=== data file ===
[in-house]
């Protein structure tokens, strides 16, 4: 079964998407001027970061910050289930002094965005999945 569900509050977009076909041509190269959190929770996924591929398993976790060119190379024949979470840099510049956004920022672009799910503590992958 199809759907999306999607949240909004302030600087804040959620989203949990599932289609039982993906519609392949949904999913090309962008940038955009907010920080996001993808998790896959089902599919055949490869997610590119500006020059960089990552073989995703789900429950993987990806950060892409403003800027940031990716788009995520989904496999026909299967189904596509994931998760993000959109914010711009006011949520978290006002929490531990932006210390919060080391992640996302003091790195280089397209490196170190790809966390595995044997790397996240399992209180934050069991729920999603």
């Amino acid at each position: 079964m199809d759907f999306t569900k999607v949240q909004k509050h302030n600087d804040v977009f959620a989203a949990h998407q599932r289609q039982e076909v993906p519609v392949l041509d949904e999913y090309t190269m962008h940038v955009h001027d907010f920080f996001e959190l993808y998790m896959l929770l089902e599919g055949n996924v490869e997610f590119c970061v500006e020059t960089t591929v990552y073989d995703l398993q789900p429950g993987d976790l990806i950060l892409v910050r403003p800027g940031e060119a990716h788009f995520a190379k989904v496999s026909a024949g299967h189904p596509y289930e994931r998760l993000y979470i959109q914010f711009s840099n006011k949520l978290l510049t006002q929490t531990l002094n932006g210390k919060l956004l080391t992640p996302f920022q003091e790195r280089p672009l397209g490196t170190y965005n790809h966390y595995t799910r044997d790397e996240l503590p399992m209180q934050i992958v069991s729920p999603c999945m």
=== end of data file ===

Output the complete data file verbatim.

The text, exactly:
[in-house]
């Protein structure tokens, strides 16, 4: 079964998407001027970061910050289930002094965005999945 569900509050977009076909041509190269959190929770996924591929398993976790060119190379024949979470840099510049956004920022672009799910503590992958 199809759907999306999607949240909004302030600087804040959620989203949990599932289609039982993906519609392949949904999913090309962008940038955009907010920080996001993808998790896959089902599919055949490869997610590119500006020059960089990552073989995703789900429950993987990806950060892409403003800027940031990716788009995520989904496999026909299967189904596509994931998760993000959109914010711009006011949520978290006002929490531990932006210390919060080391992640996302003091790195280089397209490196170190790809966390595995044997790397996240399992209180934050069991729920999603």
């Amino acid at each position: 079964m199809d759907f999306t569900k999607v949240q909004k509050h302030n600087d804040v977009f959620a989203a949990h998407q599932r289609q039982e076909v993906p519609v392949l041509d949904e999913y090309t190269m962008h940038v955009h001027d907010f920080f996001e959190l993808y998790m896959l929770l089902e599919g055949n996924v490869e997610f590119c970061v500006e020059t960089t591929v990552y073989d995703l398993q789900p429950g993987d976790l990806i950060l892409v910050r403003p800027g940031e060119a990716h788009f995520a190379k989904v496999s026909a024949g299967h189904p596509y289930e994931r998760l993000y979470i959109q914010f711009s840099n006011k949520l978290l510049t006002q929490t531990l002094n932006g210390k919060l956004l080391t992640p996302f920022q003091e790195r280089p672009l397209g490196t170190y965005n790809h966390y595995t799910r044997d790397e996240l503590p399992m209180q934050i992958v069991s729920p999603c999945m």